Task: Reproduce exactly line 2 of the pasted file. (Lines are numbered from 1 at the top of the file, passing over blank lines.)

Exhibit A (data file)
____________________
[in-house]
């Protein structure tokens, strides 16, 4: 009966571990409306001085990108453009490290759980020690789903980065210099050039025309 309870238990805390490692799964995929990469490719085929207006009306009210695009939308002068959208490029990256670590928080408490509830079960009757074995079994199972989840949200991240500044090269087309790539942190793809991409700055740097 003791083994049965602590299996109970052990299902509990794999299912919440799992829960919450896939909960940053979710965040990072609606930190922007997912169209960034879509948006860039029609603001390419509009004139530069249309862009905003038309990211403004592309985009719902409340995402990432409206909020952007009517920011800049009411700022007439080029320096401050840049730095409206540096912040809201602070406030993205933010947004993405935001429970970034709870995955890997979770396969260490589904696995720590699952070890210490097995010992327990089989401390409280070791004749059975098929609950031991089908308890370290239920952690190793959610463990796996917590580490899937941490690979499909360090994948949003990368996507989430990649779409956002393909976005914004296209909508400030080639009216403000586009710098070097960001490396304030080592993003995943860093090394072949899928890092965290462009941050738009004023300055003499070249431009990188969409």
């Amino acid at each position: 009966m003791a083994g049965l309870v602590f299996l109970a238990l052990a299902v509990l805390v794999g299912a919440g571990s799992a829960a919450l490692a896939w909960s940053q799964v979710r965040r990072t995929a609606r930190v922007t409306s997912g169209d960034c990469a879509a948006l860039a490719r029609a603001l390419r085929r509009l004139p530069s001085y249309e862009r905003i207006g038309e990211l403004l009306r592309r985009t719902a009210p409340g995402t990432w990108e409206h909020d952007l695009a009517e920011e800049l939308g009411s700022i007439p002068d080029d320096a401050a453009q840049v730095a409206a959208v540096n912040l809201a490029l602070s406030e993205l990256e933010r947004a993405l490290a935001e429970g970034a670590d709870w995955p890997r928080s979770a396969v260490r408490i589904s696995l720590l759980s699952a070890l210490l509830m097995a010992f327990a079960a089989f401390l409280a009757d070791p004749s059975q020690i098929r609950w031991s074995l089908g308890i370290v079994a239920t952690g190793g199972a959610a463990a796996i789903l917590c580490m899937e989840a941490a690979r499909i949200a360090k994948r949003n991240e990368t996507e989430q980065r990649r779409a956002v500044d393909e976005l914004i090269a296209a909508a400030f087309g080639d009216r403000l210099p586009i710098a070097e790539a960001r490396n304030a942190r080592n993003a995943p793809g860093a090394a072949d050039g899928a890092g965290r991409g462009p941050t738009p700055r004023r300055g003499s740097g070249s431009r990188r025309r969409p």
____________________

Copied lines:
């Protein structure tokens, strides 16, 4: 009966571990409306001085990108453009490290759980020690789903980065210099050039025309 309870238990805390490692799964995929990469490719085929207006009306009210695009939308002068959208490029990256670590928080408490509830079960009757074995079994199972989840949200991240500044090269087309790539942190793809991409700055740097 003791083994049965602590299996109970052990299902509990794999299912919440799992829960919450896939909960940053979710965040990072609606930190922007997912169209960034879509948006860039029609603001390419509009004139530069249309862009905003038309990211403004592309985009719902409340995402990432409206909020952007009517920011800049009411700022007439080029320096401050840049730095409206540096912040809201602070406030993205933010947004993405935001429970970034709870995955890997979770396969260490589904696995720590699952070890210490097995010992327990089989401390409280070791004749059975098929609950031991089908308890370290239920952690190793959610463990796996917590580490899937941490690979499909360090994948949003990368996507989430990649779409956002393909976005914004296209909508400030080639009216403000586009710098070097960001490396304030080592993003995943860093090394072949899928890092965290462009941050738009004023300055003499070249431009990188969409």